December 5, 2023

Iran-backed Islamist militant group Hezbollah has a far more formidable arsenal of weapons than its Gaza-based counterpart Hamas.

The ongoing Israeli-Palestinian conflict, which began with a surprise attack on Israel by Hamas on October 7, has resulted in an unprecedented death toll. As of Wednesday, local officials say that over 8,800 Palestinians and more than 1,400 Israelis have been killed, according to the Associated Press.

While the conflict is already the deadliest in the history of Israeli-Palestinian clashes, some fear that the war could expand beyond Gaza. Hezbollah, which is based beyond Israel’s northern border in Lebanon, has limited its response to Israel while attempting to avoid fully entering the war.

Hezbollah leader Sayyed Hassan Nasrallah reportedly claims that over 100,000 fighters are aligned with the group—more than double the 40,000 militants who may be fighting for Hamas.

Hezbollah Rockets Missiles Israel-Palestinian Conflict Lebanon Miiltary
An Iranian Fateh-110 missile is pictured during an August 2010 test launch. The missile is reportedly contained in the arsenal of Lebanon-based Islamist militant group Hezbollah, which is backed by Iran.
Mohsen Shandiz/Corbis

The Lebanon-based group, with firepower that is superior to many countries, has a supply of over 100,000 rockets, according to Reuters. Some estimates put the figure at more than 150,000.

Weapons believed to be in the possession of Hezbollah, largely supplied by Iran, include both unguided and short-range rockets and more advanced long-range missiles that may be capable of striking anywhere within Israel.

Among the short-range rockets, the largest contingent may be Soviet-style “Katyusha” missiles, which can travel up to 19 miles and are fired from a multiple rocket launcher system.

More powerful and accurate missiles capable of striking at longer distances reportedly include the Iranian-made models Raad, Fajr and Zilzal.

The longest-range missile, the Fateh-110, can travel more than 186 miles, according to Haaretz. Unconfirmed reports indicate that Hezbollah also may have Scud missiles, which have twice the range.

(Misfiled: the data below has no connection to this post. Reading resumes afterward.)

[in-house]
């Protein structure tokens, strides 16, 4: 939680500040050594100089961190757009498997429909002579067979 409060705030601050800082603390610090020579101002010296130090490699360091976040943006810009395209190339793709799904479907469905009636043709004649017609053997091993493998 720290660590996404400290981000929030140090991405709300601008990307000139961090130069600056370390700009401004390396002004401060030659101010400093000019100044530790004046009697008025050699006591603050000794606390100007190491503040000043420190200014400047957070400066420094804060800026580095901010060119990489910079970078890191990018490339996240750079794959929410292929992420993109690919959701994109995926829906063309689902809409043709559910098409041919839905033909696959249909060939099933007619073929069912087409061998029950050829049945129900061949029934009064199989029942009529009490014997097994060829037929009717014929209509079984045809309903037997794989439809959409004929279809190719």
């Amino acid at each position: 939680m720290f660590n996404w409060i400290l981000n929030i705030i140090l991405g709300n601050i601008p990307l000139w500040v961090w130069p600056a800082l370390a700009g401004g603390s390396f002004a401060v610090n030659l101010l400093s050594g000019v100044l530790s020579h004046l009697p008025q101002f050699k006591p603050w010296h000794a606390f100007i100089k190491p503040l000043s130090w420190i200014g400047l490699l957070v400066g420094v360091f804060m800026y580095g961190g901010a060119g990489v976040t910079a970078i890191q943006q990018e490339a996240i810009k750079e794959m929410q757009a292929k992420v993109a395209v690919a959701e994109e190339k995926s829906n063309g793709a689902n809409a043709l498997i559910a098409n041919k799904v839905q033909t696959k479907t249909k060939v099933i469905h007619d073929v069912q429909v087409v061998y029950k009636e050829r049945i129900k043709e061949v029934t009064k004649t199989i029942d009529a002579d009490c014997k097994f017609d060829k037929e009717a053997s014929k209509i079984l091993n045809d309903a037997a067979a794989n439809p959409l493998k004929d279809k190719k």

Rockets specifically designed to take out aircraft, tanks and ships are additional components of the arsenal, while the group has retrofitted some unguided weapons with precision navigation systems.

On Sunday, Hezbollah announced for the first time that it had destroyed an Israeli drone using a surface-to-air missile. Israeli drone strikes are reportedly responsible for the bulk of at least 47 Hezbollah fighters killed in recent border skirmishes.

Hezbollah’s supply of drones consists largely of units used for reconnaissance, although some are capable of carrying a small explosive payload. The drones could, in theory, be used to overwhelm Israel’s Iron Dome defense system.

Newsweek reached out for comment to the Israel Defense Forces via email on Wednesday.

While Hezbollah could make Israel’s war far more complicated, it is not clear that the group intends to fully enter the conflict, although the group has not made any firm commitment.

“All of Lebanon, including Hezbollah—we don’t want a war,” Lebanese Foreign Minister Abdallah Bou Habib told The New York Times in remarks published Tuesday. “There is Western pressure on the Lebanese government to apply pressure on Hezbollah not to go to war.”

“We have dialogued with Hezbollah and my impression is that they won’t start a war,” he added. “But will Israel start a war? We need equal pressure on them, too.”